- Maybe some Omeisaurus specimens (Emanuel Tschopp again)
I will be investigating the completeness of all of these and mentioning them as appropriate when I submit the revision of this paper. (In retrospect, I should have waited a week after posting the preprint before submitting for formal review; but I was so scared of letting it brew for years, as we’re still doing with the Barosaurus preprint to our shame, that I submitted it immediately.)
So we probably have a larger number of complete or near-complete sauropod necks than the current draft of this paper suggests. But still very few in the scheme of things, and essentially none that aren’t distorted.
So I want to consider why we have such a poor fossil record of sauropod necks. All of the problems with sauropod neck preservation arise from the nature of the animals.
First, sauropods are big. This is a recipe for incompleteness of preservation. (It’s no accident that the most completely preserved specimens are of small individuals such as CM 11338, the cow-sized juvenile Camarasaurus lentus described by Gilmore, 1925). For an organism to be fossilised, the carcass has to be swiftly buried in mud, ash or some other substrate. This can happen relatively easily to small animals, such as the many finely preserved stinkin’ theropods from the Yixian Formation in China, but it’s virtually impossible with a large animal. Except in truly exceptional circumstances, sediments simply don’t get deposited quickly enough to cover a 25 meter, 20 tonne animal before it is broken apart by scavenging, decay and water transport.
Secondly, even when complete sauropods are preserved, or at least complete necks, distortion of the preserved cervical vertebrae is almost inevitable because of their uniquely fragile construction. As in modern birds, the cervical vertebrae were lightened by extensive pneumatisation, so that they were more air than bone, with the air-space proportion typically in the region of 60–70% and sometimes reaching as high as 89%. While this construction enabled the vertebrae to withstand great stresses for a given mass of bone, it nevertheless left them prone to crushing, shearing and torsion when removed from their protective layer of soft tissue. For large cervicals in particular, the chance of the shape surviving through taphonomy, fossilisation and subsequent deformation would be tiny.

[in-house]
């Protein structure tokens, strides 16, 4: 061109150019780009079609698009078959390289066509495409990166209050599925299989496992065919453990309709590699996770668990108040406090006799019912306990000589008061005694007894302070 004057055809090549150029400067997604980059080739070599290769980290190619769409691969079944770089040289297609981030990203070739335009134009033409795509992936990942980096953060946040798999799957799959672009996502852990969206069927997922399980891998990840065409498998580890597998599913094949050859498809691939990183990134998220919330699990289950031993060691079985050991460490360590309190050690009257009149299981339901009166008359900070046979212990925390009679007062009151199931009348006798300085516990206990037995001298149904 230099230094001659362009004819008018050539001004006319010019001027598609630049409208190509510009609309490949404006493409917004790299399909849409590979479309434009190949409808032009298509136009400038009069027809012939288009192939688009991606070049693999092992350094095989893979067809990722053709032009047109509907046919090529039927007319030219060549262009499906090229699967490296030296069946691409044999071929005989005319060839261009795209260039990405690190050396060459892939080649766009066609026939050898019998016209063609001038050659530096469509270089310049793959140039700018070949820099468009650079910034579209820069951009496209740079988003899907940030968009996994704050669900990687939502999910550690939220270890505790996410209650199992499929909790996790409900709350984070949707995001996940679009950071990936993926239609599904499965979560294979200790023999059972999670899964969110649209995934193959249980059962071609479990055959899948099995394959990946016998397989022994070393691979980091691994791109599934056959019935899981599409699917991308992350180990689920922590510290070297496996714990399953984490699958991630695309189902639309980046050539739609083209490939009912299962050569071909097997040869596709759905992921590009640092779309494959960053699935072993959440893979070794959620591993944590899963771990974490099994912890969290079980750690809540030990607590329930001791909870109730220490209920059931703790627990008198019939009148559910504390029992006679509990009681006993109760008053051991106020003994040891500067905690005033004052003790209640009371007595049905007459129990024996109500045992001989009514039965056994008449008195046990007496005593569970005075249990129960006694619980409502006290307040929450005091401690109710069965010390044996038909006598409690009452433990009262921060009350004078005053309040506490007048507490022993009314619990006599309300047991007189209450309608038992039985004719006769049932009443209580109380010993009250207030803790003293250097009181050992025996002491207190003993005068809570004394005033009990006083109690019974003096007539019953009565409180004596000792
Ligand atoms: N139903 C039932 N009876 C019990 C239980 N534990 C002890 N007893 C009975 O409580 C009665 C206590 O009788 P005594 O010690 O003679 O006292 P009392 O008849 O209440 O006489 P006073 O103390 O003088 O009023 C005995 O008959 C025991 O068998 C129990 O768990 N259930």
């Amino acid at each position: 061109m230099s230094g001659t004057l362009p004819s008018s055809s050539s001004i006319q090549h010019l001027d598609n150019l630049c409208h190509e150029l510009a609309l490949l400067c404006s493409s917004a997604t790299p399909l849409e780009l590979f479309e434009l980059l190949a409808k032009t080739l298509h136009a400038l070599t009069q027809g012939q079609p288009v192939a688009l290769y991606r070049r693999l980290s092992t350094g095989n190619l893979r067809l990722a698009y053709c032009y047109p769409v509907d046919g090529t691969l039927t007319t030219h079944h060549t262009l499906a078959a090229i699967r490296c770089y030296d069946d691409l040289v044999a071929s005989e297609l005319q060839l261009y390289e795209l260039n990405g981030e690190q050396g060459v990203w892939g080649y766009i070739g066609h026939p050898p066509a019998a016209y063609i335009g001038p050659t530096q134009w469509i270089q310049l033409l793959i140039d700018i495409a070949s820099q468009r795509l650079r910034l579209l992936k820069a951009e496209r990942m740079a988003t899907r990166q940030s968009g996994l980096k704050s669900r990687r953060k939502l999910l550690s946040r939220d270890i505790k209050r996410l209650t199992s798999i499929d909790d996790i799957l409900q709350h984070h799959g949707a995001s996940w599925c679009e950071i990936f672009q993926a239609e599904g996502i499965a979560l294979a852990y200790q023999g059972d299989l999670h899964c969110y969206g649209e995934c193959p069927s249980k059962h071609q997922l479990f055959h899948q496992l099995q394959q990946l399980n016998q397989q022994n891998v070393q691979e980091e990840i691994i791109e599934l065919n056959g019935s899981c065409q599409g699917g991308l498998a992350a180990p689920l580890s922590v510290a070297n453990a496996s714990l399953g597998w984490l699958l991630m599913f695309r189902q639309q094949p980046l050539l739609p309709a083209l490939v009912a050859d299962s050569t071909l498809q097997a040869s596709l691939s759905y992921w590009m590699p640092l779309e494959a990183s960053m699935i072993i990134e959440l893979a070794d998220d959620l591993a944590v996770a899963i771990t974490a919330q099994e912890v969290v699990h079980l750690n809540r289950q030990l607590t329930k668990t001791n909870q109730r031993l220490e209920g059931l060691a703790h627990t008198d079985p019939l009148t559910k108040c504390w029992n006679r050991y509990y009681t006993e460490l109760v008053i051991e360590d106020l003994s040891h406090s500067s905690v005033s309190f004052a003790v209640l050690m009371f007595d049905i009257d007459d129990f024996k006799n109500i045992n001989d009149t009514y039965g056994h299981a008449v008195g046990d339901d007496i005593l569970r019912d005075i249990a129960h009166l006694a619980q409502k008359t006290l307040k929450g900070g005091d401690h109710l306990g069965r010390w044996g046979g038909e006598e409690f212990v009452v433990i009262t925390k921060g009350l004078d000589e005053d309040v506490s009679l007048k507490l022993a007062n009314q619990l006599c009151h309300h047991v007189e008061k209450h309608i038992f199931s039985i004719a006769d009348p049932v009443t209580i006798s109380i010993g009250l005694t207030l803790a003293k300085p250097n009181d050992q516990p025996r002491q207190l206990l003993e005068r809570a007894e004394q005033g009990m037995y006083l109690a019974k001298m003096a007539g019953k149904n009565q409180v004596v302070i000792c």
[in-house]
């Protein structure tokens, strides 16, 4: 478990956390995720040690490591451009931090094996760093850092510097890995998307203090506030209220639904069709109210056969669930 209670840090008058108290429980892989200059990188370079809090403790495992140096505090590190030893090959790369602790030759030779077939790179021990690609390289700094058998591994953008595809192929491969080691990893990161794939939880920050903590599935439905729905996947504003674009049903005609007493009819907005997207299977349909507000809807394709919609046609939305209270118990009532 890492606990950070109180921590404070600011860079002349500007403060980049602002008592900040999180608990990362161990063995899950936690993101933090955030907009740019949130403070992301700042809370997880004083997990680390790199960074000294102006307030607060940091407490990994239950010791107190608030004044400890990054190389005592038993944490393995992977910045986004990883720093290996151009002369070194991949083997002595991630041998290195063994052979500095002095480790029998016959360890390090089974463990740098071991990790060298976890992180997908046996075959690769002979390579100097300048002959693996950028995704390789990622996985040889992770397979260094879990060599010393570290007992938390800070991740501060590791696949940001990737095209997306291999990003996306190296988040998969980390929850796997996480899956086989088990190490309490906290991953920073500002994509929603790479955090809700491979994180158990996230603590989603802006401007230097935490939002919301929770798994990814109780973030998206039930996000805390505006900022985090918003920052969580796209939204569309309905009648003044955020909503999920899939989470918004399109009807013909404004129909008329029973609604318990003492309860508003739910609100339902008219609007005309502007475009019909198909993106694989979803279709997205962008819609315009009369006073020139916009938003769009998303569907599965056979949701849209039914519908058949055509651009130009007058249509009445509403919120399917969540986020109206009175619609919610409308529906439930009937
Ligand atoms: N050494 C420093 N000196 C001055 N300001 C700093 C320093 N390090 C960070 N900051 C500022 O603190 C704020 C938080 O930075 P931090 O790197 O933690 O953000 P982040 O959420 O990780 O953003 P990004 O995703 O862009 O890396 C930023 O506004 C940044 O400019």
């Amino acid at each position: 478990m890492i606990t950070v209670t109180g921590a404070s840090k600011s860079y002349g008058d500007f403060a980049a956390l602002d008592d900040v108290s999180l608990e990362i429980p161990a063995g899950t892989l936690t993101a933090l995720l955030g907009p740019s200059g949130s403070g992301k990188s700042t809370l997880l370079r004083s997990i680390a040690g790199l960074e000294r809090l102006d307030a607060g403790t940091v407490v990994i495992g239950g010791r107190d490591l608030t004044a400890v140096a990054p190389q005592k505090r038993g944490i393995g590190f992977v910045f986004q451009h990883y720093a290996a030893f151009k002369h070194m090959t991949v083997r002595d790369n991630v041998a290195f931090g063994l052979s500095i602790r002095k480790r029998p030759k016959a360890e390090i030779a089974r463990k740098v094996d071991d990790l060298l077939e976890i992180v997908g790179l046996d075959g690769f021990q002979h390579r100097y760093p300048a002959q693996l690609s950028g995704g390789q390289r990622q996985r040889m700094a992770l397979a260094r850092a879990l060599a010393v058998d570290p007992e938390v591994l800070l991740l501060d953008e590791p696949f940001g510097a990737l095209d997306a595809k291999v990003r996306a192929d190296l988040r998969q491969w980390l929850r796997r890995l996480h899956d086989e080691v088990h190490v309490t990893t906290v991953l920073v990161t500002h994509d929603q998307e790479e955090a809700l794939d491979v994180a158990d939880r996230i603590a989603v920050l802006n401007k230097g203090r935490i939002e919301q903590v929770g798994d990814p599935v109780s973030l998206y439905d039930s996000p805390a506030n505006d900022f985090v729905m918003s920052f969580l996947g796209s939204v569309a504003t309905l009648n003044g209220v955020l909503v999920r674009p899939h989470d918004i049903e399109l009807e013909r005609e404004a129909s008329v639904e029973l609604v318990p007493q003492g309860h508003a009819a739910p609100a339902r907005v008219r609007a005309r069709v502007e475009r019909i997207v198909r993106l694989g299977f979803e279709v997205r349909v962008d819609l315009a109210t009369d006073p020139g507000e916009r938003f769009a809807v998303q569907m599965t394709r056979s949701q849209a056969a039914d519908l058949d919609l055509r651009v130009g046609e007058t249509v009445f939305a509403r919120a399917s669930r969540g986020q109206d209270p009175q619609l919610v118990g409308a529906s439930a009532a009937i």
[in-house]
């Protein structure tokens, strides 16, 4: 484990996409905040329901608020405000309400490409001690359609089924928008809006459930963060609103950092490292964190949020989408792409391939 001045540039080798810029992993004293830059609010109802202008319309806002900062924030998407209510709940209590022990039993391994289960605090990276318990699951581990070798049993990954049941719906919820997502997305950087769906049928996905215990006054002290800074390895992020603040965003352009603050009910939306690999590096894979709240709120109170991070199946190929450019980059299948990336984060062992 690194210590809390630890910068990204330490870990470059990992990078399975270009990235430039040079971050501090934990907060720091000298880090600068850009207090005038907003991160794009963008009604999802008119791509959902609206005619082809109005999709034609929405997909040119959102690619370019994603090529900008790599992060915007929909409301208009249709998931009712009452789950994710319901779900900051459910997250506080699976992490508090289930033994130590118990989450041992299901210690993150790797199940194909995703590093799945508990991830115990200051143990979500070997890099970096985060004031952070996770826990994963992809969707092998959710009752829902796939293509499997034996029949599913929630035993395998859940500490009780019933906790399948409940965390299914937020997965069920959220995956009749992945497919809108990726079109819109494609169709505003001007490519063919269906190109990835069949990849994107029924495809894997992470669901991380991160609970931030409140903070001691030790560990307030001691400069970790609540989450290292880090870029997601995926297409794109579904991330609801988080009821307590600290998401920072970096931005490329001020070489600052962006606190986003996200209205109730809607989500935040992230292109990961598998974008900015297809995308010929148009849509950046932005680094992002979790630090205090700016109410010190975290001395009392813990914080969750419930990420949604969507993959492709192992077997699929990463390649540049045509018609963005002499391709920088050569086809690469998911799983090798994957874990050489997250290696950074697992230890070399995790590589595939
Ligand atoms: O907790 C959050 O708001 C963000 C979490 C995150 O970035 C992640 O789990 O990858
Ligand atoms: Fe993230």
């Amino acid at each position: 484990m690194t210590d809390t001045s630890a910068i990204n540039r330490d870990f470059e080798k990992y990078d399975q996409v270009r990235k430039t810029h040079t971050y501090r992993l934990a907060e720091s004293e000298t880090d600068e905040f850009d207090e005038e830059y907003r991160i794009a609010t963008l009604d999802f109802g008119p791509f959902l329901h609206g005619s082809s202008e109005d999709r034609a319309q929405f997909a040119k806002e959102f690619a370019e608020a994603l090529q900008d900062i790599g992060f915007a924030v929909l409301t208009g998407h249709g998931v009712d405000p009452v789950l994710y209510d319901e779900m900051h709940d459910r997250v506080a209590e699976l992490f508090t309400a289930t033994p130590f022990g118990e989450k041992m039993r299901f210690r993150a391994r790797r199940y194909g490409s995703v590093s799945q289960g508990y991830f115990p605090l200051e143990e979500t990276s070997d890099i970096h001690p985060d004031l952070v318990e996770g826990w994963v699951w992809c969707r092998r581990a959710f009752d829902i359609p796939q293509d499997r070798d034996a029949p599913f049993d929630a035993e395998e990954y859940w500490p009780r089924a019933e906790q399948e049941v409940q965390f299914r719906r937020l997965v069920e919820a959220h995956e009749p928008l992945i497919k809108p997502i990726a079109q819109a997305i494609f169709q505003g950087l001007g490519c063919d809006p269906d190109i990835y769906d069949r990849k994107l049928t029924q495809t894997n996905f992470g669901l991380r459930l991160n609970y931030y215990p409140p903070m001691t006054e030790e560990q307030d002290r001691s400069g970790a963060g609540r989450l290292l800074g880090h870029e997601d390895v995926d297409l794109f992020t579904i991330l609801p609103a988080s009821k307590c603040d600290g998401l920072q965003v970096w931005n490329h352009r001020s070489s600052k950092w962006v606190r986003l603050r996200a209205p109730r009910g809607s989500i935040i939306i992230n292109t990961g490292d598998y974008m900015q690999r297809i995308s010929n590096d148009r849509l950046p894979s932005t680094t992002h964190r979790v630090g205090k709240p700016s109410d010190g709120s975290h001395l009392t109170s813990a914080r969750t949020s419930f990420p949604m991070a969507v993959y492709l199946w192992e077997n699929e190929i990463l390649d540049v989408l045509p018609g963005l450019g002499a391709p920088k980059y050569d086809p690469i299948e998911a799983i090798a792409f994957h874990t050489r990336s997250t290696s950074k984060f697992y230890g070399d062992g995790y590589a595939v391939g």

So I think we’re basically doomed never to have a really good sauropod neck skeleton.
October 6, 2015
I have a new preprint up at PeerJ (Taylor 2015), and have also submitted it simultaneously for peer review. In a sense, it’s not a paper I am happy about, as its title explains: “Almost all known sauropod necks are incomplete and distorted“.
This paper has been a while coming, and much of the content will be familiar to long-time readers, as quite a bit of it is derived from three SV-POW! posts: How long was the neck of Diplodocus? (2011), Measuring the elongation of vertebrae (2013) and The Field Museum’s photo-archives tumblr, featuring: airbrushing dorsals (2014). It also uses the first half of my 2011 SVPCA talk, Sauropod necks: how much do we really know? (and the second half became the seed that grew into our 2013 neck-cartilage paper.)
So in one sense, publishing this is a bit of a mopping up exercise. But it’s also more than that, because I think it’s important to get all these observations (and the relevant literature review) down all in one place, to help us recognise just how serious the problem is. There are, to a first approximation, no complete sauropod necks in the published literature. And the vertebrae of the necks we do have are crushed to the point where trying to articulate them is close to meaningless.
I’m not happy about this. But I think it’s important to face the reality and be honest with ourselves about how much we can really know about sauropod necks. There’s a lot we can do in a qualitative way, but most quantitative results are going to be swamped in supposition and error.
September 30, 2015
Here’s the last post (at least for now) in the Fighting Apatosaur Art series — and we’re back to Brian Engh, who we started with.